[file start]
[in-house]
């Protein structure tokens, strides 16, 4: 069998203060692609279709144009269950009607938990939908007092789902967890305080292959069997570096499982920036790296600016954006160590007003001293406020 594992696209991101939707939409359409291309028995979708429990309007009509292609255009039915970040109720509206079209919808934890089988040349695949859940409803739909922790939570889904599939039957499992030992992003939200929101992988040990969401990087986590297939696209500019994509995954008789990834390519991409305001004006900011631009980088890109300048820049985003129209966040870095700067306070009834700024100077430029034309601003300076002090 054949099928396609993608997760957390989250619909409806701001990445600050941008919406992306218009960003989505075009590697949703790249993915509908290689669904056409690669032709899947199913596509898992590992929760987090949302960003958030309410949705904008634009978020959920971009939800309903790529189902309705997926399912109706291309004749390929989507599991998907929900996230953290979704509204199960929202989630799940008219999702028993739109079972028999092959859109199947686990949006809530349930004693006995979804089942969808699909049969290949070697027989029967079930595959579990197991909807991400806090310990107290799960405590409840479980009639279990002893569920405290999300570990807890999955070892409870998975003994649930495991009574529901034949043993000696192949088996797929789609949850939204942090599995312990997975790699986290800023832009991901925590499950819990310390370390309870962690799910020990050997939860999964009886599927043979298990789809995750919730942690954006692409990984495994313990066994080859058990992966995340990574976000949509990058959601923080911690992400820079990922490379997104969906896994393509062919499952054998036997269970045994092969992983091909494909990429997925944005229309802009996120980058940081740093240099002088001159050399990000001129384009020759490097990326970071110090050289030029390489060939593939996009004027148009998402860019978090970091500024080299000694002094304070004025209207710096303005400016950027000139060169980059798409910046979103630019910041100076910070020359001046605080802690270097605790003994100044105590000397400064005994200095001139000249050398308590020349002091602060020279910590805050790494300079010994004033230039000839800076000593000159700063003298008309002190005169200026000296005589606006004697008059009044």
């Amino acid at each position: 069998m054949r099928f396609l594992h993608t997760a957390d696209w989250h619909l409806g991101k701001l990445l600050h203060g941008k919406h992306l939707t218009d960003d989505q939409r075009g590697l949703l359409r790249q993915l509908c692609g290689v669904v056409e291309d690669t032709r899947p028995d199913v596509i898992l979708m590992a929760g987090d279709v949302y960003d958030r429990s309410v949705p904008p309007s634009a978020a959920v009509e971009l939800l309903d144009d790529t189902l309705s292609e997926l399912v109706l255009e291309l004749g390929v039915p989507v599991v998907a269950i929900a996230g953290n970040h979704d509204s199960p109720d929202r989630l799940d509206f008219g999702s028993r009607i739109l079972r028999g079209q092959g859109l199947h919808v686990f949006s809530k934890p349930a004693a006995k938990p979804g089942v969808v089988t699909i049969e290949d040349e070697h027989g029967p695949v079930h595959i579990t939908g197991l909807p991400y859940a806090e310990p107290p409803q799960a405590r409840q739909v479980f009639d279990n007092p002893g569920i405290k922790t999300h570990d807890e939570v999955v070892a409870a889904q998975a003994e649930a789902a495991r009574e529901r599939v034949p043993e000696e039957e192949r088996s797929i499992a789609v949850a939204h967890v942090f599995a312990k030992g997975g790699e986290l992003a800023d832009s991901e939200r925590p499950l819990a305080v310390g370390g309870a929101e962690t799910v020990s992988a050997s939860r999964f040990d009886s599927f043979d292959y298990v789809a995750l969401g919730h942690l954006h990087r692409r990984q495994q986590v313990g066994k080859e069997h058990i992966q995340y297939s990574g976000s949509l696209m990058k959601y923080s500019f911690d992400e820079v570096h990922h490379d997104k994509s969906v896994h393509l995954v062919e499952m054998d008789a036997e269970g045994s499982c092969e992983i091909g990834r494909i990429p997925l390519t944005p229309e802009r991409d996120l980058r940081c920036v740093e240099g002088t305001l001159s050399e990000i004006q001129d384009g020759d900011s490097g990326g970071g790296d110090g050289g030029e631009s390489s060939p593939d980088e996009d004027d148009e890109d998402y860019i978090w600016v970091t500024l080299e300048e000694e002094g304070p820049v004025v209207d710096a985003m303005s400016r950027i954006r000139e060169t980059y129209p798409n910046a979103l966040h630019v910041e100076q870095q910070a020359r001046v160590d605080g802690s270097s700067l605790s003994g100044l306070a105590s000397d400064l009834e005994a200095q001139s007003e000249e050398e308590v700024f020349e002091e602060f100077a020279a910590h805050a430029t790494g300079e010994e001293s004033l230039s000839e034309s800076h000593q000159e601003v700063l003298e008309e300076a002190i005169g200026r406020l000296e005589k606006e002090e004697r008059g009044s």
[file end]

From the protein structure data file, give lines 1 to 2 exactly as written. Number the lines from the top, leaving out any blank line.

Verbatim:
[in-house]
């Protein structure tokens, strides 16, 4: 069998203060692609279709144009269950009607938990939908007092789902967890305080292959069997570096499982920036790296600016954006160590007003001293406020 594992696209991101939707939409359409291309028995979708429990309007009509292609255009039915970040109720509206079209919808934890089988040349695949859940409803739909922790939570889904599939039957499992030992992003939200929101992988040990969401990087986590297939696209500019994509995954008789990834390519991409305001004006900011631009980088890109300048820049985003129209966040870095700067306070009834700024100077430029034309601003300076002090 054949099928396609993608997760957390989250619909409806701001990445600050941008919406992306218009960003989505075009590697949703790249993915509908290689669904056409690669032709899947199913596509898992590992929760987090949302960003958030309410949705904008634009978020959920971009939800309903790529189902309705997926399912109706291309004749390929989507599991998907929900996230953290979704509204199960929202989630799940008219999702028993739109079972028999092959859109199947686990949006809530349930004693006995979804089942969808699909049969290949070697027989029967079930595959579990197991909807991400806090310990107290799960405590409840479980009639279990002893569920405290999300570990807890999955070892409870998975003994649930495991009574529901034949043993000696192949088996797929789609949850939204942090599995312990997975790699986290800023832009991901925590499950819990310390370390309870962690799910020990050997939860999964009886599927043979298990789809995750919730942690954006692409990984495994313990066994080859058990992966995340990574976000949509990058959601923080911690992400820079990922490379997104969906896994393509062919499952054998036997269970045994092969992983091909494909990429997925944005229309802009996120980058940081740093240099002088001159050399990000001129384009020759490097990326970071110090050289030029390489060939593939996009004027148009998402860019978090970091500024080299000694002094304070004025209207710096303005400016950027000139060169980059798409910046979103630019910041100076910070020359001046605080802690270097605790003994100044105590000397400064005994200095001139000249050398308590020349002091602060020279910590805050790494300079010994004033230039000839800076000593000159700063003298008309002190005169200026000296005589606006004697008059009044």